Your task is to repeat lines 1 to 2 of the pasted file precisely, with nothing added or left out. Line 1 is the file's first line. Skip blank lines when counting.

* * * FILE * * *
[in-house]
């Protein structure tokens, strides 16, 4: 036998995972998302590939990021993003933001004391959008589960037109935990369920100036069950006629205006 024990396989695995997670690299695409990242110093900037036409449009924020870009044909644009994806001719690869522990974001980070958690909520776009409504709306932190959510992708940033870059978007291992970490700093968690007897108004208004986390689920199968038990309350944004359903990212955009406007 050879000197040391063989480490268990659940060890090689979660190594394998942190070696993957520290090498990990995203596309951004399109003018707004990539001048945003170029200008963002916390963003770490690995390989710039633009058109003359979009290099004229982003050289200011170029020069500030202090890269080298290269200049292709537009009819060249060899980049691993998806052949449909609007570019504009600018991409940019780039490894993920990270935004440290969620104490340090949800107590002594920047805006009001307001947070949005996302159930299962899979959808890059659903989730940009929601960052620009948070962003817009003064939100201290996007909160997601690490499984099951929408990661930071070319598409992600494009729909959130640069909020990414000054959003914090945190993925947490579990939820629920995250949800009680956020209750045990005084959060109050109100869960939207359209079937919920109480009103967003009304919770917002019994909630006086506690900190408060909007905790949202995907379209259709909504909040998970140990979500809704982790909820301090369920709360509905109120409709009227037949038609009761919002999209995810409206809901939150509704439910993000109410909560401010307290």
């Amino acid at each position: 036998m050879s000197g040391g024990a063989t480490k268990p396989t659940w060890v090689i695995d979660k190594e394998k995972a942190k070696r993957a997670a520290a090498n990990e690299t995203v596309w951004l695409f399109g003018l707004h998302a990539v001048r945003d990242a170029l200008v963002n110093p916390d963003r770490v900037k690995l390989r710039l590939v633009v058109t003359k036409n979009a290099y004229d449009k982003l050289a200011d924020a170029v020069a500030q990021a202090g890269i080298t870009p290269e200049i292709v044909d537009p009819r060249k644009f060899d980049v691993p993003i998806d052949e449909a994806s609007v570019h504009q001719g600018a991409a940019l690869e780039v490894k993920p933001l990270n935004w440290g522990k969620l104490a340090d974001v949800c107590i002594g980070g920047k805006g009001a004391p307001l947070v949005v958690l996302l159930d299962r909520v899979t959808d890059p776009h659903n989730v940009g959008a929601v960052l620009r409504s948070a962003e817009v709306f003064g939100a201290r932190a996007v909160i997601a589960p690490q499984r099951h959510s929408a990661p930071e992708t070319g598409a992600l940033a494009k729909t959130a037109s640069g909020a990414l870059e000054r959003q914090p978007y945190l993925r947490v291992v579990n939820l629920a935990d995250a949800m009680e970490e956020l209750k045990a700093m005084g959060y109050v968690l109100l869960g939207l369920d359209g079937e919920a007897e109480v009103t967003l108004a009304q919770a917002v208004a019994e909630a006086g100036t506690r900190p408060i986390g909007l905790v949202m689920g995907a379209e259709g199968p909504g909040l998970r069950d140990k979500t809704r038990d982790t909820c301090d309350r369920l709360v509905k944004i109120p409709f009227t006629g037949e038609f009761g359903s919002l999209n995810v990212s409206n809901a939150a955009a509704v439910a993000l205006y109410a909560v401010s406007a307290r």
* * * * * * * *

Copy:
[in-house]
């Protein structure tokens, strides 16, 4: 036998995972998302590939990021993003933001004391959008589960037109935990369920100036069950006629205006 024990396989695995997670690299695409990242110093900037036409449009924020870009044909644009994806001719690869522990974001980070958690909520776009409504709306932190959510992708940033870059978007291992970490700093968690007897108004208004986390689920199968038990309350944004359903990212955009406007 050879000197040391063989480490268990659940060890090689979660190594394998942190070696993957520290090498990990995203596309951004399109003018707004990539001048945003170029200008963002916390963003770490690995390989710039633009058109003359979009290099004229982003050289200011170029020069500030202090890269080298290269200049292709537009009819060249060899980049691993998806052949449909609007570019504009600018991409940019780039490894993920990270935004440290969620104490340090949800107590002594920047805006009001307001947070949005996302159930299962899979959808890059659903989730940009929601960052620009948070962003817009003064939100201290996007909160997601690490499984099951929408990661930071070319598409992600494009729909959130640069909020990414000054959003914090945190993925947490579990939820629920995250949800009680956020209750045990005084959060109050109100869960939207359209079937919920109480009103967003009304919770917002019994909630006086506690900190408060909007905790949202995907379209259709909504909040998970140990979500809704982790909820301090369920709360509905109120409709009227037949038609009761919002999209995810409206809901939150509704439910993000109410909560401010307290």